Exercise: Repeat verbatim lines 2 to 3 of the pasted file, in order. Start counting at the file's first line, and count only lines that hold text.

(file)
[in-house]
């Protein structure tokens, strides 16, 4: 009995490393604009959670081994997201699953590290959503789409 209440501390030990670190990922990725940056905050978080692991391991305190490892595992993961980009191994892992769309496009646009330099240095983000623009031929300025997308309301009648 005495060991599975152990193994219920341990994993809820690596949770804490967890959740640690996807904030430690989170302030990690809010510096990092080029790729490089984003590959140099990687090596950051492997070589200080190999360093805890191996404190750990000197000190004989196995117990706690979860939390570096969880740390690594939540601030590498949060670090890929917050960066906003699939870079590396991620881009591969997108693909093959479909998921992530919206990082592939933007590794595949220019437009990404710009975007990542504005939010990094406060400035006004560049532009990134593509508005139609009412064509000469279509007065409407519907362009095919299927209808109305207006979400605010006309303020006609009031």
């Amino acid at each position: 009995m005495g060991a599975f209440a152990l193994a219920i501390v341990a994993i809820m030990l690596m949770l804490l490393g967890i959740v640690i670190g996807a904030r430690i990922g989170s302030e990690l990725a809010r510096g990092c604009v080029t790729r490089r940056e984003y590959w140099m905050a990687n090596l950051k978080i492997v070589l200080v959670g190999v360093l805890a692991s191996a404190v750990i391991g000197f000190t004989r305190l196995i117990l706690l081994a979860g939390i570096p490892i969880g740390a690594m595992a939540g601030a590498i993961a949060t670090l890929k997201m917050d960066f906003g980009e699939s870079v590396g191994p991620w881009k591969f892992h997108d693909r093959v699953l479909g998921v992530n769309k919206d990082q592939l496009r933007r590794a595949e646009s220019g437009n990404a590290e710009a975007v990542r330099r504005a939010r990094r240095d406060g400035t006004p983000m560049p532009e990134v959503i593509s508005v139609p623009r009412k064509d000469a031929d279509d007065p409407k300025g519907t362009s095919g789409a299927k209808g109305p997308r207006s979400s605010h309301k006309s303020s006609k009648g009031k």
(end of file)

């Protein structure tokens, strides 16, 4: 009995490393604009959670081994997201699953590290959503789409 209440501390030990670190990922990725940056905050978080692991391991305190490892595992993961980009191994892992769309496009646009330099240095983000623009031929300025997308309301009648 005495060991599975152990193994219920341990994993809820690596949770804490967890959740640690996807904030430690989170302030990690809010510096990092080029790729490089984003590959140099990687090596950051492997070589200080190999360093805890191996404190750990000197000190004989196995117990706690979860939390570096969880740390690594939540601030590498949060670090890929917050960066906003699939870079590396991620881009591969997108693909093959479909998921992530919206990082592939933007590794595949220019437009990404710009975007990542504005939010990094406060400035006004560049532009990134593509508005139609009412064509000469279509007065409407519907362009095919299927209808109305207006979400605010006309303020006609009031």
């Amino acid at each position: 009995m005495g060991a599975f209440a152990l193994a219920i501390v341990a994993i809820m030990l690596m949770l804490l490393g967890i959740v640690i670190g996807a904030r430690i990922g989170s302030e990690l990725a809010r510096g990092c604009v080029t790729r490089r940056e984003y590959w140099m905050a990687n090596l950051k978080i492997v070589l200080v959670g190999v360093l805890a692991s191996a404190v750990i391991g000197f000190t004989r305190l196995i117990l706690l081994a979860g939390i570096p490892i969880g740390a690594m595992a939540g601030a590498i993961a949060t670090l890929k997201m917050d960066f906003g980009e699939s870079v590396g191994p991620w881009k591969f892992h997108d693909r093959v699953l479909g998921v992530n769309k919206d990082q592939l496009r933007r590794a595949e646009s220019g437009n990404a590290e710009a975007v990542r330099r504005a939010r990094r240095d406060g400035t006004p983000m560049p532009e990134v959503i593509s508005v139609p623009r009412k064509d000469a031929d279509d007065p409407k300025g519907t362009s095919g789409a299927k209808g109305p997308r207006s979400s605010h309301k006309s303020s006609k009648g009031k």